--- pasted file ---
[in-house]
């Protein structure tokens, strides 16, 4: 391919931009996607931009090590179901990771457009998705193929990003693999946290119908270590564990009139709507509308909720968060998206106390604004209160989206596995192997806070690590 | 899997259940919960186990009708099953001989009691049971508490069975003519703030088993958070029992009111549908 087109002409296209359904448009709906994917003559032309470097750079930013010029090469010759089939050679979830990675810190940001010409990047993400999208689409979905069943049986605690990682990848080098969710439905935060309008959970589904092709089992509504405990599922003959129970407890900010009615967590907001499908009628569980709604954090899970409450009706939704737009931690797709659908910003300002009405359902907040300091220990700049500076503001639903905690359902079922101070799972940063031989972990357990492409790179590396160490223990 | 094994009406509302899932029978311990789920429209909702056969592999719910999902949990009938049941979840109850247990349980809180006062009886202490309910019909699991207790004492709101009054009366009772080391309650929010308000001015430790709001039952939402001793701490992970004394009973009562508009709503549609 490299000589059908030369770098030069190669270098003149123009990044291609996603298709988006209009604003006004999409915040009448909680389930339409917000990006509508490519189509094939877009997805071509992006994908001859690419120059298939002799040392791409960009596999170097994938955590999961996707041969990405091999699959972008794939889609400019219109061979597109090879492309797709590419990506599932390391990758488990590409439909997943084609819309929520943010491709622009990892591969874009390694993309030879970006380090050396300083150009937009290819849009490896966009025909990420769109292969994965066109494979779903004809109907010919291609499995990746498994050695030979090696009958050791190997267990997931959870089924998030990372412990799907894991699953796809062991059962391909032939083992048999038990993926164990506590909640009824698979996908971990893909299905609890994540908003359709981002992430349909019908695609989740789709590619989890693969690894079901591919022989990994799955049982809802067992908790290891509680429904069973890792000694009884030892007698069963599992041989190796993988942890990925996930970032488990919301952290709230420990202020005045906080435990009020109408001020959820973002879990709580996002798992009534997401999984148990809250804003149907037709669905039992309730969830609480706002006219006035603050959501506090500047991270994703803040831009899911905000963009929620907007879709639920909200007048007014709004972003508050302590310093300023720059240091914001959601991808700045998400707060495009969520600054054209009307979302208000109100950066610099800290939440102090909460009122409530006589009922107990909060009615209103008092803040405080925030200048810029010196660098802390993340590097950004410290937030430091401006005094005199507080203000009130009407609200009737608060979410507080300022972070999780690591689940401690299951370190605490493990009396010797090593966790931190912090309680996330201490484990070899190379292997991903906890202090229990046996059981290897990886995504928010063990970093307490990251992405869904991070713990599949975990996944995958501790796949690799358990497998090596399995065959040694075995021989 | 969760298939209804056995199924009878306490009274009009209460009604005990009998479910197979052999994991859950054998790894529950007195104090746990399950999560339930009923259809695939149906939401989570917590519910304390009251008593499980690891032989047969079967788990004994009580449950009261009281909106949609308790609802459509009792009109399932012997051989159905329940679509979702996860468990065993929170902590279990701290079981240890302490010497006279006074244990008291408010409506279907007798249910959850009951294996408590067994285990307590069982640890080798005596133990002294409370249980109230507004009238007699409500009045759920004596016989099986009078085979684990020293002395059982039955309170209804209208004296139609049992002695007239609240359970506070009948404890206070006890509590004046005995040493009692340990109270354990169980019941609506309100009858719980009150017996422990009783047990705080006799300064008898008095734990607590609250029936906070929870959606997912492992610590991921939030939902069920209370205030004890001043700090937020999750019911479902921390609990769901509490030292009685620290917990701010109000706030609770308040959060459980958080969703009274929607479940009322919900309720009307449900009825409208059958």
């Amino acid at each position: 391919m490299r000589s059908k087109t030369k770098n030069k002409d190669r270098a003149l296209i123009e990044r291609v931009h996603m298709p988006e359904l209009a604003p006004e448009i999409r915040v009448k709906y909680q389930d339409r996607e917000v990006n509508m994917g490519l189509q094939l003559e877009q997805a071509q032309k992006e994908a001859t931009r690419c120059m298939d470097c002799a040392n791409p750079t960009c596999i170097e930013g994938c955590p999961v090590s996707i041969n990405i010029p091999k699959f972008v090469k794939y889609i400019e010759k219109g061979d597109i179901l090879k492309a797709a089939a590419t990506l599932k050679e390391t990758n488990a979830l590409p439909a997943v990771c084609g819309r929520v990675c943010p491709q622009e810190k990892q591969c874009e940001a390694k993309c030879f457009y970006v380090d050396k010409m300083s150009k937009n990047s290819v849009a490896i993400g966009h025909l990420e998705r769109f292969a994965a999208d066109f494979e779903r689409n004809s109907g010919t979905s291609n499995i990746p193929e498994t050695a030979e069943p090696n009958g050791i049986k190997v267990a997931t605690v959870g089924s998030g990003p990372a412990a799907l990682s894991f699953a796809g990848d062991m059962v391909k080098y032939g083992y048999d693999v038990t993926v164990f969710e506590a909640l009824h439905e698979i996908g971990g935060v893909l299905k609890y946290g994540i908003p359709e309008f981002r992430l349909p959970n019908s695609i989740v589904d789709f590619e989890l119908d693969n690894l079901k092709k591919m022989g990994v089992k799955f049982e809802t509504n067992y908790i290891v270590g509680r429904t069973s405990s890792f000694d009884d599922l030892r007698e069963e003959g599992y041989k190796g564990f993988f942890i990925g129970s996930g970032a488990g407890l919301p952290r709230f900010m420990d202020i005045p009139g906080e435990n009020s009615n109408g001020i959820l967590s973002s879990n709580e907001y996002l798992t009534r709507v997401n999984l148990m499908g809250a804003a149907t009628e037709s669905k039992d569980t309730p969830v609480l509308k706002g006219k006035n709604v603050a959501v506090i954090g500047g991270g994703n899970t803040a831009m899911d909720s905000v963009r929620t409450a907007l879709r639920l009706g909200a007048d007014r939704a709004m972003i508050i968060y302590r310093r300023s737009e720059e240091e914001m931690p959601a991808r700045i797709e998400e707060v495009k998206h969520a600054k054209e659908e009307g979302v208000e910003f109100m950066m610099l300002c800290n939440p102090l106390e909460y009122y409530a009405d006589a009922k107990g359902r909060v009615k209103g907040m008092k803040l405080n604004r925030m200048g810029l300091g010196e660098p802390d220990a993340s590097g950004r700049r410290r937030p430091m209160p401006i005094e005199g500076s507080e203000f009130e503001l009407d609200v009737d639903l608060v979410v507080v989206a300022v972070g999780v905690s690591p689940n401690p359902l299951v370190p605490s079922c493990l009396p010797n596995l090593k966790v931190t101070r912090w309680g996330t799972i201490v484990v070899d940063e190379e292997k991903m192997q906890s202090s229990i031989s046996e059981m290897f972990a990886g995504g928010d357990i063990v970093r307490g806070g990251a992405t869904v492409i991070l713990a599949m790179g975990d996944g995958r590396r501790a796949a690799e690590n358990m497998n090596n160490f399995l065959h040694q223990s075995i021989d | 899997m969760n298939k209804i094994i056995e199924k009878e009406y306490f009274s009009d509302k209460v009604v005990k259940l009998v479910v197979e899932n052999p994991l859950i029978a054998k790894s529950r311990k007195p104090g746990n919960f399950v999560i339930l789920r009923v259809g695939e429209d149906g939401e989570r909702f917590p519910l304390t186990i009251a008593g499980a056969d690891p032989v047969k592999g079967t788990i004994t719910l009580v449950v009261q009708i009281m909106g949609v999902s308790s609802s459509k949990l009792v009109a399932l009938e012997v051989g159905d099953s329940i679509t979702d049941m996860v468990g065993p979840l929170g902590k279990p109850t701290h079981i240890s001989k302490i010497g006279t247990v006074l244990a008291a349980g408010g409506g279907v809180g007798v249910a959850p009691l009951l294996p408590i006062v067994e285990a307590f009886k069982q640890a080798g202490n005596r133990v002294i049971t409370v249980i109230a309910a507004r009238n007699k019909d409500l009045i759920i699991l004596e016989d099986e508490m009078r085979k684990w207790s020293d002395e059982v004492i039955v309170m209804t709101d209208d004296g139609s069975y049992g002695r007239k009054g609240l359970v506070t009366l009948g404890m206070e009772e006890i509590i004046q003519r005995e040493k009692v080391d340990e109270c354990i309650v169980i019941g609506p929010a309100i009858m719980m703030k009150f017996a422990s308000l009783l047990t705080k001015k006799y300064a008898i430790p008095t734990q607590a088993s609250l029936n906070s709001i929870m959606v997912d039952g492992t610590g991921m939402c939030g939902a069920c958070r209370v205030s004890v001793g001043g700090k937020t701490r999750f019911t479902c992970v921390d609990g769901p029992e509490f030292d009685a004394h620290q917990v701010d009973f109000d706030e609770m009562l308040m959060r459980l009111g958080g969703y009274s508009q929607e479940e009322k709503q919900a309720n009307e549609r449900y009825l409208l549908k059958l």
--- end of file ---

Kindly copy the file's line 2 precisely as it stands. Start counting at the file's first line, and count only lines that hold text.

């Protein structure tokens, strides 16, 4: 391919931009996607931009090590179901990771457009998705193929990003693999946290119908270590564990009139709507509308909720968060998206106390604004209160989206596995192997806070690590 | 899997259940919960186990009708099953001989009691049971508490069975003519703030088993958070029992009111549908 087109002409296209359904448009709906994917003559032309470097750079930013010029090469010759089939050679979830990675810190940001010409990047993400999208689409979905069943049986605690990682990848080098969710439905935060309008959970589904092709089992509504405990599922003959129970407890900010009615967590907001499908009628569980709604954090899970409450009706939704737009931690797709659908910003300002009405359902907040300091220990700049500076503001639903905690359902079922101070799972940063031989972990357990492409790179590396160490223990 | 094994009406509302899932029978311990789920429209909702056969592999719910999902949990009938049941979840109850247990349980809180006062009886202490309910019909699991207790004492709101009054009366009772080391309650929010308000001015430790709001039952939402001793701490992970004394009973009562508009709503549609 490299000589059908030369770098030069190669270098003149123009990044291609996603298709988006209009604003006004999409915040009448909680389930339409917000990006509508490519189509094939877009997805071509992006994908001859690419120059298939002799040392791409960009596999170097994938955590999961996707041969990405091999699959972008794939889609400019219109061979597109090879492309797709590419990506599932390391990758488990590409439909997943084609819309929520943010491709622009990892591969874009390694993309030879970006380090050396300083150009937009290819849009490896966009025909990420769109292969994965066109494979779903004809109907010919291609499995990746498994050695030979090696009958050791190997267990997931959870089924998030990372412990799907894991699953796809062991059962391909032939083992048999038990993926164990506590909640009824698979996908971990893909299905609890994540908003359709981002992430349909019908695609989740789709590619989890693969690894079901591919022989990994799955049982809802067992908790290891509680429904069973890792000694009884030892007698069963599992041989190796993988942890990925996930970032488990919301952290709230420990202020005045906080435990009020109408001020959820973002879990709580996002798992009534997401999984148990809250804003149907037709669905039992309730969830609480706002006219006035603050959501506090500047991270994703803040831009899911905000963009929620907007879709639920909200007048007014709004972003508050302590310093300023720059240091914001959601991808700045998400707060495009969520600054054209009307979302208000109100950066610099800290939440102090909460009122409530006589009922107990909060009615209103008092803040405080925030200048810029010196660098802390993340590097950004410290937030430091401006005094005199507080203000009130009407609200009737608060979410507080300022972070999780690591689940401690299951370190605490493990009396010797090593966790931190912090309680996330201490484990070899190379292997991903906890202090229990046996059981290897990886995504928010063990970093307490990251992405869904991070713990599949975990996944995958501790796949690799358990497998090596399995065959040694075995021989 | 969760298939209804056995199924009878306490009274009009209460009604005990009998479910197979052999994991859950054998790894529950007195104090746990399950999560339930009923259809695939149906939401989570917590519910304390009251008593499980690891032989047969079967788990004994009580449950009261009281909106949609308790609802459509009792009109399932012997051989159905329940679509979702996860468990065993929170902590279990701290079981240890302490010497006279006074244990008291408010409506279907007798249910959850009951294996408590067994285990307590069982640890080798005596133990002294409370249980109230507004009238007699409500009045759920004596016989099986009078085979684990020293002395059982039955309170209804209208004296139609049992002695007239609240359970506070009948404890206070006890509590004046005995040493009692340990109270354990169980019941609506309100009858719980009150017996422990009783047990705080006799300064008898008095734990607590609250029936906070929870959606997912492992610590991921939030939902069920209370205030004890001043700090937020999750019911479902921390609990769901509490030292009685620290917990701010109000706030609770308040959060459980958080969703009274929607479940009322919900309720009307449900009825409208059958």